By Mengey Eng
| March 12, 2018
Mondulkiri (March 13, 2018) – The Ministry of Environment (MoE), Provincial Authorities and WCS provided local communities from 20 villages with Community Development Agreements under Keo Seima Wildlife Sanctuary’s (KSWS) REDD+ project (Reduced Emissions from avoided Deforestation and Forest Degradation). This agreement will provide them with a large share of the revenue from KSWS’s carbon credit sales for use in implementing their prioritized village development plans, with typical activities including improving access to clean water and providing community meeting buildings.
KSWS, under the international REDD+ approach, is projected to avoid the emission of more than 14 million metric tons of CO2 equivalents over the first 10-year period between 2010-and 2019. In 2016, the Royal Government of Cambodia through the MoE, in partnership with WCS, sold KSWS’s first carbon credits to an American company.
“Now we can use revenue from KSWS’s carbon credit sale to develop our village. We will use it properly based on the agreement,” said Not Nu, Chief of Chak Cha Indigenous Community. “We receive the financial advantages from KSWS’s forests and wildlife protection. Our community members will work harder to safeguard KSWS’s natural resources because it will benefit livelihoods of our next generation if we can secure KSWS’s natural resources.”
KSWS, formerly known as the Seima Protection Forest, is home to more than 60 species of animal and plants on the global Red List that are threatened with extinction, according to the criteria of IUCN, the World Conservation Union. The area is of international importance for the conservation of primates (including the world’s largest known populations of black-shanked douc and globally important populations of southern yellow-cheeked crested gibbons), wild cats, Asian elephants, wild cattle and several rare species of bird, including Cambodia’s national bird, the giant ibis. KSWS is one of many big results that the Royal Government of Cambodia has achieved through partnership with conservation NGOs and other stakeholders to protect Cambodia’s natural resources.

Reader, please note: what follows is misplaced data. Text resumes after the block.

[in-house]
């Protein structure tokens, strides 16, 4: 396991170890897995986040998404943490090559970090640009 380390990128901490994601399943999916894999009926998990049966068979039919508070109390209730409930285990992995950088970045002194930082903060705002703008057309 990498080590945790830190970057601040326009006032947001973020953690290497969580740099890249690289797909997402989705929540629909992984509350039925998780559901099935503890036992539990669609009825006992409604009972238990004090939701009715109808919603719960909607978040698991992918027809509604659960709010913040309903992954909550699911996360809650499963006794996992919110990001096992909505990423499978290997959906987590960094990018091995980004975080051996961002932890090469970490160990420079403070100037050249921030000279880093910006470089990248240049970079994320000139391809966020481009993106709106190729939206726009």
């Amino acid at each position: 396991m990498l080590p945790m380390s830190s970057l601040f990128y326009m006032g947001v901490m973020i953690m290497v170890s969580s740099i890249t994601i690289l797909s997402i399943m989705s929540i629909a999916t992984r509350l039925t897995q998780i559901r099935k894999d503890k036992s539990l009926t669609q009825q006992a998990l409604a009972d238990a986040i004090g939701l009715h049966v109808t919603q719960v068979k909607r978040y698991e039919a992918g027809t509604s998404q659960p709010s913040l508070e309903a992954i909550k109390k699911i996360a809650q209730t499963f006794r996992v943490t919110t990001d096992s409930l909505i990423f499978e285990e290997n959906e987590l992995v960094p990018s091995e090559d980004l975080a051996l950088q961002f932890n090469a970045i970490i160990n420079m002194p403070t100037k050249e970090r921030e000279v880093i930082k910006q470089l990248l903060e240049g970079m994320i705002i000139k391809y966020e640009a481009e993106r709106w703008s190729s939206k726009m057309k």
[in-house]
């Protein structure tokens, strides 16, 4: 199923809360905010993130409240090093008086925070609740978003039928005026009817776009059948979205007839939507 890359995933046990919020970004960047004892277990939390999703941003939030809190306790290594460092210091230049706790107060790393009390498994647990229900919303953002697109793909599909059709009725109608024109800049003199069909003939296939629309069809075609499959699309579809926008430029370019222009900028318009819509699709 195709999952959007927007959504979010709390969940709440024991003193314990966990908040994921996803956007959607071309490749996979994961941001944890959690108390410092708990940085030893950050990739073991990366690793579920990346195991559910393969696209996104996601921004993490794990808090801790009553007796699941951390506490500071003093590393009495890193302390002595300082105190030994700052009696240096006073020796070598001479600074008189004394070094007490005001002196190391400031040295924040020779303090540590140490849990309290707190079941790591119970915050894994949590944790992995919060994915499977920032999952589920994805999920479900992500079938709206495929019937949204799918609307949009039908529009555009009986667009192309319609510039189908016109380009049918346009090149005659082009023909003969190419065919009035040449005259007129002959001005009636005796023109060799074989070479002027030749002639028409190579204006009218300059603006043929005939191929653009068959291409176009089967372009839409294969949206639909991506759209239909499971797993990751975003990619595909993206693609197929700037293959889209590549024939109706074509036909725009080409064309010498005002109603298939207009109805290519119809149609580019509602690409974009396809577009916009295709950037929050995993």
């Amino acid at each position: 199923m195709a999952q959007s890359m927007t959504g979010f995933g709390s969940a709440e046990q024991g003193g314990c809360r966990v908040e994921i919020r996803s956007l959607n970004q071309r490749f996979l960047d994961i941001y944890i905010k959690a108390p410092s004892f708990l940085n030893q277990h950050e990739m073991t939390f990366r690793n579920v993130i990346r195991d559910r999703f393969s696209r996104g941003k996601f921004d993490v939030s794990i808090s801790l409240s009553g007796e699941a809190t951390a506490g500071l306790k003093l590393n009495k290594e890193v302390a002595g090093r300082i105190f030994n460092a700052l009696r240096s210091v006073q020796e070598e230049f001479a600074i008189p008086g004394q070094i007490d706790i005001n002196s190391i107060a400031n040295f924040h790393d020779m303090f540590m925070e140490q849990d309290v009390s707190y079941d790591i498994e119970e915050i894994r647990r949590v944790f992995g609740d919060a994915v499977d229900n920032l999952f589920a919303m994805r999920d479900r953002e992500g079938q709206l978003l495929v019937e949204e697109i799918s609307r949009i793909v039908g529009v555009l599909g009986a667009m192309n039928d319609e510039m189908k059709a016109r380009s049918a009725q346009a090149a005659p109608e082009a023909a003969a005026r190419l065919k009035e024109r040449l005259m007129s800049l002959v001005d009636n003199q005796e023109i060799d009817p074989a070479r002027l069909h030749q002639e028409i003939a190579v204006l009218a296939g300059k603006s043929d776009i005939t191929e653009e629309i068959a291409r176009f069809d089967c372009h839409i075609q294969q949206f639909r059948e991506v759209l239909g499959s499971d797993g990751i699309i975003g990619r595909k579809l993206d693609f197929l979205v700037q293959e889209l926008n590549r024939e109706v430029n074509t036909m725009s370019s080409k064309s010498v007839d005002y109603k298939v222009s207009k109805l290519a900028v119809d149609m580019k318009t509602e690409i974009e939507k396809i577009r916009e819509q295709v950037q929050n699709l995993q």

“Local communities have played a very important role in safeguarding KSWS’s forests and biodiversity for many generations. They have sacrificed time and risk lives with MoE’s rangers to combat against illegal logging and poaching activities,” said Ken Sereyrotha, WCS Cambodia’s Country Program Director.
“Participation of local communities and support from government agencies at all levels, especially MoE and provincial authorities as well as donors are very important factor and needed for KSWS’s forests and wildlife resources management. With an active role in conserving forests and wildlife in KSWS, those local communities deserve credit. Carbon credit sales are among the important actions undertaken by MoE and WCS, and create a sustainable financial mechanism to conserve natural resources and improve livelihoods of local communities in KSWS,” he added.
The credits being sold are traded on the voluntary carbon market, which enables companies, organizations and individuals to pay for a range of actions that reduce carbon emissions. In Keo Seima, the number and quality of the credits is being verified against two leading audit systems - the Verified Carbon Standard (VCS) and the Climate, Community and Biodiversity Standards (CCBA).
“This agreement is to boost KSWS’s forests and wildlife protection as well as improving the livelihoods of local communities living around KSWS. Now they can use funds from carbon credit sales to develop their villages, such as developing infrastructure, digging wells or running community enterprises. The MoE and WCS are working closely with them to ensure the protection of KSWS’s forests and wildlife in alignment with REDD+ goals and strategy as well as the Royal Government’s policy and strategy in their fifth term,” said H.E. So Khornrithykun, MoE’s Under Secretary of State.